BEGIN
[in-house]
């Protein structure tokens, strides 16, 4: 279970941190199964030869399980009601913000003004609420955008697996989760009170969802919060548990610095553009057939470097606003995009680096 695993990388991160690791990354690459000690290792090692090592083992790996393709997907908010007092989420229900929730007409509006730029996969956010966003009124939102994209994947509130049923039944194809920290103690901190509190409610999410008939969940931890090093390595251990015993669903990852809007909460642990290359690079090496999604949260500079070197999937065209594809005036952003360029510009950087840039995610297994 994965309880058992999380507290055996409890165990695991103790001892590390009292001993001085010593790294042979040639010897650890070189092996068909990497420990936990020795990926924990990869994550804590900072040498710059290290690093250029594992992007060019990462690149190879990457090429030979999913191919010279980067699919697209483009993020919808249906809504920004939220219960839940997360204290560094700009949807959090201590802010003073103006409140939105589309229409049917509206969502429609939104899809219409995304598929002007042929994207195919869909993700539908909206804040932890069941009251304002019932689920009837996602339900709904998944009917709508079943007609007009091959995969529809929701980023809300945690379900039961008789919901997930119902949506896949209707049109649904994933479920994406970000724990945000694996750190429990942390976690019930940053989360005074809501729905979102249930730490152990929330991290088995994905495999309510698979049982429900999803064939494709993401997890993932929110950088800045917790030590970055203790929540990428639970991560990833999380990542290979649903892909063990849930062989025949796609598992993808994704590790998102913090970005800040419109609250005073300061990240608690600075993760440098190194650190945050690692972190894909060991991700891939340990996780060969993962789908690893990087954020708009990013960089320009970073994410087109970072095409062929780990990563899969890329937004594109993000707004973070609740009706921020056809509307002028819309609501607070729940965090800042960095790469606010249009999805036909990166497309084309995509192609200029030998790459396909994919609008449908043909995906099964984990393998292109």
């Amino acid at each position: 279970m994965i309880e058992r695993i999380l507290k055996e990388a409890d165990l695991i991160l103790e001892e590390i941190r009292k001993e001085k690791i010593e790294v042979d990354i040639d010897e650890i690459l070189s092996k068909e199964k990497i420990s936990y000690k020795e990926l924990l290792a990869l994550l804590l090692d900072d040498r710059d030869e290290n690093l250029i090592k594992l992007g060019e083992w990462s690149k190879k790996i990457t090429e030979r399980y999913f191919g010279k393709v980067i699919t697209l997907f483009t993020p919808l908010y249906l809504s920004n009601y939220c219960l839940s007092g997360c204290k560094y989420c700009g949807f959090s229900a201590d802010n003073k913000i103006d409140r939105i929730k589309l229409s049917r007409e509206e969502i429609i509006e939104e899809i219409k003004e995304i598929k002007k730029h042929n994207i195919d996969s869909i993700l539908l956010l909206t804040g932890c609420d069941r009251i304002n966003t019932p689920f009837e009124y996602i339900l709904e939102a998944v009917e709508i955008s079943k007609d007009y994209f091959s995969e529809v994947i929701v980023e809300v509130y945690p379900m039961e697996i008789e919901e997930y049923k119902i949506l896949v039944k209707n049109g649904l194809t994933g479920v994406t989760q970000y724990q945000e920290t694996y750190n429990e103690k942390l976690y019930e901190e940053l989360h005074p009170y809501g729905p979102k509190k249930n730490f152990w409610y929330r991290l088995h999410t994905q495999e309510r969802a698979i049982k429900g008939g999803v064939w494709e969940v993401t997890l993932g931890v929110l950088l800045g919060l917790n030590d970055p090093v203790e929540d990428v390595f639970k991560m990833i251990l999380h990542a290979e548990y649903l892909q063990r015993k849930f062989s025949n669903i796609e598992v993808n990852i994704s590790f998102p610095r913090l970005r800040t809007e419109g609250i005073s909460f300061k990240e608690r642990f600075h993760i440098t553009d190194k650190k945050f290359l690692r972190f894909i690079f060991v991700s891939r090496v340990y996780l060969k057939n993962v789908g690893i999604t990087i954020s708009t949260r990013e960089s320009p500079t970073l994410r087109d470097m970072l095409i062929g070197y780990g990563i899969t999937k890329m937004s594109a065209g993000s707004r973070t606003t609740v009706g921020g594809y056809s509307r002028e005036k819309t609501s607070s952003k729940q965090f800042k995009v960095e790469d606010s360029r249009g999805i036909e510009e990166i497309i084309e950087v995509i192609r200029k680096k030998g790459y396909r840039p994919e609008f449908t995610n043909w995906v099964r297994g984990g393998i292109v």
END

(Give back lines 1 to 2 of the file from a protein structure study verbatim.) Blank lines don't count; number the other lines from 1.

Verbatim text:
[in-house]
């Protein structure tokens, strides 16, 4: 279970941190199964030869399980009601913000003004609420955008697996989760009170969802919060548990610095553009057939470097606003995009680096 695993990388991160690791990354690459000690290792090692090592083992790996393709997907908010007092989420229900929730007409509006730029996969956010966003009124939102994209994947509130049923039944194809920290103690901190509190409610999410008939969940931890090093390595251990015993669903990852809007909460642990290359690079090496999604949260500079070197999937065209594809005036952003360029510009950087840039995610297994 994965309880058992999380507290055996409890165990695991103790001892590390009292001993001085010593790294042979040639010897650890070189092996068909990497420990936990020795990926924990990869994550804590900072040498710059290290690093250029594992992007060019990462690149190879990457090429030979999913191919010279980067699919697209483009993020919808249906809504920004939220219960839940997360204290560094700009949807959090201590802010003073103006409140939105589309229409049917509206969502429609939104899809219409995304598929002007042929994207195919869909993700539908909206804040932890069941009251304002019932689920009837996602339900709904998944009917709508079943007609007009091959995969529809929701980023809300945690379900039961008789919901997930119902949506896949209707049109649904994933479920994406970000724990945000694996750190429990942390976690019930940053989360005074809501729905979102249930730490152990929330991290088995994905495999309510698979049982429900999803064939494709993401997890993932929110950088800045917790030590970055203790929540990428639970991560990833999380990542290979649903892909063990849930062989025949796609598992993808994704590790998102913090970005800040419109609250005073300061990240608690600075993760440098190194650190945050690692972190894909060991991700891939340990996780060969993962789908690893990087954020708009990013960089320009970073994410087109970072095409062929780990990563899969890329937004594109993000707004973070609740009706921020056809509307002028819309609501607070729940965090800042960095790469606010249009999805036909990166497309084309995509192609200029030998790459396909994919609008449908043909995906099964984990393998292109």